Example 2 Method: Punch bag drill is performed for 1 minute before resting. Suggested work/rest ratio within each rotation: 1 minute work: 1 minute rest. Progression: Slowly increase the duration of the rounds. For example: 1:15, 1:30, and 1:45, up to 2:00 minutes. Round 1: Short fast punches (15 seconds), long straight punches (15 seconds), short fast punches (15 seconds), long straight punches (15 seconds) Rest: 1 minute Round 2: 6 punch combination, (Lead hand uppercut, backhand uppercut, lead hand hook, backhand hook, straight lead hand, straight backhand) Rest: 1 minute Round 3: Short fast punches (30 seconds), long straight punches (30 seconds) Rest: 1 minute Round 4: 3 punch combination, (lead hand uppercut, lead hand hook, straight backhand), followed by (backhand uppercut, back hand hook, straight lead hand) Rest: 1 minute Round 5: A series of punches, (Straight lead hand, straight lead hand, straight backhand) Rest: 1 minute Round 6: Running on the spot with punches, (15 seconds easy, 15 seconds sprint, 15 seconds easy, 15 seconds sprint) Rest: 2 minutes Repeat circuit for an appropriate number of rounds.


Example 3 Method: Punch bag drill is performed for 30 seconds, which is immediately followed by a 10 second shuttle sprint and a second exercise for an additional 20 seconds. Suggested work/rest ratio: 1 minute work: 1 minute rest. Progression: Slowly increase the duration of all exercises. Round 1: Long straight punches (straight lead hand, straight back hand for 30 seconds), 10-second shuttle sprints and 20 seconds of push-ups Rest: 1 minute Round 2: 4 punch combination, (lead hand uppercut, backhand uppercut, lead hand hook, backhand hook for 30 seconds), 10 second shuttle sprint and 20 seconds body-weighted squats Rest: 1 minute Round 3: Running on the spot while punching for 30 seconds, 10 second shuttle sprints and 20 seconds of push-ups into mountain climbers (6 x push-ups, remainder of time devoted to the completion of the mountain climbers) Rest: 1 minute Round 4: Short fast punches (15 seconds), long straight punches (15 seconds), 10 second shuttle sprints and 20 seconds of body-weighted squats and burpee jumps (5 x squats, remainder of time devoted to the completion of the burpee jumps) Rest: 1 minute Round 5: Short fast punches for 30 seconds, 10 second shuttle sprints and 20 seconds of diagonal punching Rest: 2 minutes Repeat circuit for an appropriate number of rounds.


Conducting an effective ModBox skill development session Below are some examples for conducting an effective and successful skillspecific training session with a Game Sense approach. These examples may help to provoke more ideas in regard to the planning and staging of training sessions with game-based activities. To assist coaches with this task, additional information about the use of Game Sense is provided in the links below. •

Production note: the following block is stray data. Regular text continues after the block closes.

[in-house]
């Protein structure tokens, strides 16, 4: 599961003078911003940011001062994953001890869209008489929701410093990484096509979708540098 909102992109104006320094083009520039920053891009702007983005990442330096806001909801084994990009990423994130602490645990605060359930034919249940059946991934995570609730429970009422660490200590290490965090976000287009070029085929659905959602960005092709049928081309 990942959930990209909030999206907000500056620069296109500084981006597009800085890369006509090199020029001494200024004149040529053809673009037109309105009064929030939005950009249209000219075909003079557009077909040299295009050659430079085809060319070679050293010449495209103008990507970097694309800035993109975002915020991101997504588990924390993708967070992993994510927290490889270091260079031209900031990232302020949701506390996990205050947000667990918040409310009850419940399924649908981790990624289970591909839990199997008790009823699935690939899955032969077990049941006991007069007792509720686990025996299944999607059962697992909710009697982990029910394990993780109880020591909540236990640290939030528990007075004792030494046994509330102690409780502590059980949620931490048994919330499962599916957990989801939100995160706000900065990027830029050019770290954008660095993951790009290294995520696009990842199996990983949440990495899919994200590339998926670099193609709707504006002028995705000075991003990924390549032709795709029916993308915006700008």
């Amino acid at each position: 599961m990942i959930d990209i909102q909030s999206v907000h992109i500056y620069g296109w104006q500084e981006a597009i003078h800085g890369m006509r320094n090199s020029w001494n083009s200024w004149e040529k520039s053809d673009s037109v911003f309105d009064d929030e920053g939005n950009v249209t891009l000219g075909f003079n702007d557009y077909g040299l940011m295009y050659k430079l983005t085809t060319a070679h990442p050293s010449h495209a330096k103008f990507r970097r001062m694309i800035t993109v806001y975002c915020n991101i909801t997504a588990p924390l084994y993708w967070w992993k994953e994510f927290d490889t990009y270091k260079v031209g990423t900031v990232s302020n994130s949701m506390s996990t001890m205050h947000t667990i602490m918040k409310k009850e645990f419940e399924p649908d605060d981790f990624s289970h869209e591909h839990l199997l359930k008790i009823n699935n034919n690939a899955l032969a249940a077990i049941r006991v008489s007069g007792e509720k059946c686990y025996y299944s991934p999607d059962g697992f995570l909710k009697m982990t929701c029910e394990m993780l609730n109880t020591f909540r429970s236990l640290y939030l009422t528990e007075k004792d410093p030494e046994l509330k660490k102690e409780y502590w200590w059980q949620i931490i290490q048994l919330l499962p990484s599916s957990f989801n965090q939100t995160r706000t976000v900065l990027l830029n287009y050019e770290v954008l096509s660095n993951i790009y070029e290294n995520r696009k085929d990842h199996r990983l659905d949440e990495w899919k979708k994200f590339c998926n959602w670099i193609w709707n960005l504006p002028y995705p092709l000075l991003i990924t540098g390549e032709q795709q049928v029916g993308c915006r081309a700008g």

Play with purpose: An introduction to the Game Sense approach

Game Sense - Video One - Explanation

Game Sense activities

Participants developing their ModBox skills and tactical awareness of the sport through a game of peg boxing.


Example 1 Format Ø Introduction. Ø Warm up. Ø Break participants into pairs and allocate 2 pairs per station. Ø Participants engage in the games and activities outlined below for a pre-determined period of time (for example 1:00min) ensuring that the allocated time allows for learning outcomes to be achieved. Ø Group discussion. Ø Return to games and activities. Ø Further questions and discussions. Ø Pairs move onto next station. Ø Repeat the above process until each group has rotated through all the stations. Ø Drink break and group discussion. Ø Repeat the above process until participants have rotated through each of the stations. Ø Cool-down. Ø End of session discussion.

Peg boxing

Bounce the ball

Toe the line

Fetch

Catch me if you can

The use of a circuit format is a safe, fun, effective and efficient way to implement a ModBox skill development training session.


Example 2 Format Ø Introduction. Ø Break participants into pairs. Ø Warm up. Ø Participants engage in a game of peg boxing for a pre-determined period of time (for example 1:00min). Ø Questions and answers. Ø Return to game. Ø Further questions. Ø Drink break and group discussion. Ø Participants play new game (change it around) for a pre-determined period of time. Ø Group discussion. Ø Repeat the above process until all participants have partnered with each other ensuring games are stopped whenever a teachable moment occurs. Ø Drink break and group discussion. Ø Cool-down. Ø End of session discussion.